The second his mother takes her eyes off him, the 3-year-old boy darts across the room, a gymnasium near city hall that serves as a temporary home to about 500 newly homeless Japanese. He weaves around the older evacuees and leaps over small stacks of blankets. Yurie Tanaka quickly gives chase, smiling the entire way.
In a sense, Tanaka figures, little Somo and his 2-year-old sister, Mao, saved her life. Tanaka had walked out the door Friday just a few minutes before the tsunami washed over her home town of Minamisoma, about 25 miles south of Soma and among the areas hit hardest by last week’s natural disasters.
“If I hadn’t gone to pick them up from preschool, I would have been swallowed whole by waves,” said Tanaka, 25.
That relief has carried her through the days that followed. But for Tanaka and thousands of other victims of the devastating earthquake and tsunami, processing all that has happened has not been easy. And with regular aftershocks shaking the nation and the looming threat of problems related to Japan’s unstable nuclear power plants, fear is still the overwhelming emotion for many.
Tanaka was able to return to Minamisoma over the weekend to check on her home. Seven people lived there, including the parents and grandparents of her husband, a fisherman. The house had been in his family for 40 years and, as happened to many home owners in the city of about 75,000 people, it had vanished.
“It was like nothing was ever there,” she said. “I couldn’t cry. The shock was too big. I didn’t know how to react.”
The people in Soma’s largest shelter don’t bat an eye when a strong aftershock shakes the building. But when the intercom starts blaring, they listen intently. The announcements rarely bring good news. One on Monday afternoon invited anyone interested in surveying bodies, so they could identify any family members, to report to the front of the building and board a bus.
Although more than three days have passed since the 9.0-magnitude quake, the threat of danger is ever present.
Shinobu Inada, 55, was watching television at home Monday morning when the government issued a tsunami warning and ordered an evacuation. Inada grabbed only her wallet and cellphone and drove her white Honda away from the coast.
She parked alongside highway 115, a winding mountain road that connects Soma with Fukushima, waiting for the threat to pass.
“You just get used to it,” she said. “It has always been, ‘In the next 30 years, there will be a big earthquake off the coast.’ So, in one sense, we have always had fear.”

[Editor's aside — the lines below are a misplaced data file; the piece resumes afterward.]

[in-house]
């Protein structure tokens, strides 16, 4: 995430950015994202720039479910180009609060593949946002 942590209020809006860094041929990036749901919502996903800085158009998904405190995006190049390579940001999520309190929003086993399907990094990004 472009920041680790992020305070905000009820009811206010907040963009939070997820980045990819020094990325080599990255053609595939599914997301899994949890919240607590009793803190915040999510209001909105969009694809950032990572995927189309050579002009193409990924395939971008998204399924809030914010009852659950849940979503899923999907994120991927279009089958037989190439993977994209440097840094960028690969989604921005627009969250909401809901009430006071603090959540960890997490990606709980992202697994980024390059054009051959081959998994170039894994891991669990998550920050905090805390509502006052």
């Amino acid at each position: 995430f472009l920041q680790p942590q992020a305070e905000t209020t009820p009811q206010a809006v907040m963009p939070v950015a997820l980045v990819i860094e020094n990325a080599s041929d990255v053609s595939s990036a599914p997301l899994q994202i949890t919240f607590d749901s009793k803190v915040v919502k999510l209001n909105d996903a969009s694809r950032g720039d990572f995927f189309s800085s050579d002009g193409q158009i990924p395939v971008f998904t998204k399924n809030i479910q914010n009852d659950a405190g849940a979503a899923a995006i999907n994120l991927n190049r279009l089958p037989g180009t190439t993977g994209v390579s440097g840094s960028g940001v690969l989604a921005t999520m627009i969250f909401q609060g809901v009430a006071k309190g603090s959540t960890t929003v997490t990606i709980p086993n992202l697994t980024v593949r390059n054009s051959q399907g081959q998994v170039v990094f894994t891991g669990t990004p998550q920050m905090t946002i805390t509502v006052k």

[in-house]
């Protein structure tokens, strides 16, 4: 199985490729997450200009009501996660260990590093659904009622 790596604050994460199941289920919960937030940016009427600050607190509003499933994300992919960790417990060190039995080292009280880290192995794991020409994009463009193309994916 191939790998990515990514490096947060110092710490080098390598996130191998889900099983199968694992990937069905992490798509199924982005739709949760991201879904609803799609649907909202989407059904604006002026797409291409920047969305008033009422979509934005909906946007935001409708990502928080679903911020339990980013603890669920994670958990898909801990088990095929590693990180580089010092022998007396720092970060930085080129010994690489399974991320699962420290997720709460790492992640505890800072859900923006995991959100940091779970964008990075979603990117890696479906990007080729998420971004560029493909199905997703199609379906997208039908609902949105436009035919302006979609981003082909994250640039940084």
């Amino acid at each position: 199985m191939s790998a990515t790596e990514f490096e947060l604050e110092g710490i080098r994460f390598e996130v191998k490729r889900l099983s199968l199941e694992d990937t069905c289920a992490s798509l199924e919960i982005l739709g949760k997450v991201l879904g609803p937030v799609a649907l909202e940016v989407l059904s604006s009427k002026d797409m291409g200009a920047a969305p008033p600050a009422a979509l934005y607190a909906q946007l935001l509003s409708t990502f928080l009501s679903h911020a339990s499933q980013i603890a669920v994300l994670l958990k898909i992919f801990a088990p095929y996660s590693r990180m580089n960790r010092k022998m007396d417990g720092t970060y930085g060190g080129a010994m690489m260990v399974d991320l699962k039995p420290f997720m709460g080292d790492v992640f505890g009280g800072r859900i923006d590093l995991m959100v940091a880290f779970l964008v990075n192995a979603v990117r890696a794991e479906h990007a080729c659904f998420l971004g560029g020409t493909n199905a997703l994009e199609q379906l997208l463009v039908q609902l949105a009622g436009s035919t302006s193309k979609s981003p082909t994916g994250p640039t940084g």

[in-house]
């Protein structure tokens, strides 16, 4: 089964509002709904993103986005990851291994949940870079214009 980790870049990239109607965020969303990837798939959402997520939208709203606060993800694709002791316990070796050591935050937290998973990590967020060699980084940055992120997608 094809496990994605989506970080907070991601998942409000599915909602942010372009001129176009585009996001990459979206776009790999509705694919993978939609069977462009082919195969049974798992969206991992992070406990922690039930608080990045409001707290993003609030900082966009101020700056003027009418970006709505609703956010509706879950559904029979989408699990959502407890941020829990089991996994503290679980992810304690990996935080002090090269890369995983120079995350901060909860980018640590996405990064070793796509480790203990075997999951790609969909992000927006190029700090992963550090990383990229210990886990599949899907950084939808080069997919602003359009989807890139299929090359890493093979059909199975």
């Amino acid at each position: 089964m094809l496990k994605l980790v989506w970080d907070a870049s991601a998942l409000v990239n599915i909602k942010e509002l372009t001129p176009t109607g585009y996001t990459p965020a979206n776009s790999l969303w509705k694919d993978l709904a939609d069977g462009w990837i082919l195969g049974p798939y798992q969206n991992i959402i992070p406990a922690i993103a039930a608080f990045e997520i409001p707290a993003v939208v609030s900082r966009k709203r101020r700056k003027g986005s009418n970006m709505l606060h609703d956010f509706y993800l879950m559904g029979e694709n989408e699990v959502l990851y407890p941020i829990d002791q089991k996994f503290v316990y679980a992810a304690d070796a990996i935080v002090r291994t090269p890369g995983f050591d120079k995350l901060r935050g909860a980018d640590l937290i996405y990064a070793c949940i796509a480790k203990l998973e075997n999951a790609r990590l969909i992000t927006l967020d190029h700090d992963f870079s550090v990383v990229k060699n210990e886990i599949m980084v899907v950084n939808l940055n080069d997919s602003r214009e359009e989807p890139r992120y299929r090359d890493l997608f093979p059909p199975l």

Because of the severity of the earthquake, the people parked on either side of the road along with her did not know when or whether they would return to the homes they had just abandoned.
“So we grabbed everything we could,” said Satoshi Murata, standing behind his Nissan hatchback.
“But I’ve forgotten a lot of things,” said his wife, Noriko, noting that a wallet with all their credit cards had been left behind.
Among the things they remembered to carry: changes of clothes, five packs of tissues, 50 pairs of chopsticks and a few apples.
To compound matters, within minutes of the tsunami warning, radio reports began to discuss a blast at the Fukushima Daiichi nuclear plant, about 45 miles away. The announcer urged people to turn off their air conditioners, roll up car windows and remain indoors, if possible.
The tsunami warning was soon lifted, but the threat of complications from the nation’s unstable nuclear power plants remains.
Rumors and speculation spread rapidly, and numbers and details change constantly. There are few definitive answers. Most of the people in the shelters and throughout the region have no idea what tomorrow will bring, let alone next week or next month.
There is no routine, and life has become a series of distractions. People pass the time by playing cards, reading newspapers and waiting.
Shigeo Kikuchi read the sports page of a newspaper, his big, blue rubber boots not far away. Kikuchi, 47, lived and worked on Matsukawa-ura Bay on the eastern edge of Soma.
His home was on the beach, and he made a living processing seaweed from a cove that extended from his property. With no wife and no children, that home and that job were his life.
“It’s gone,” he said. “It is hopeless.”
The damage is too severe to return, Kikuchi said. Seaweed season ends in a couple of weeks, and the water is too dirty to yield any profits. He doesn’t know what he will do for a paycheck or where he will live.
“I guess I have to look for work somewhere,” he said. “I don’t know where, and I don’t know when.”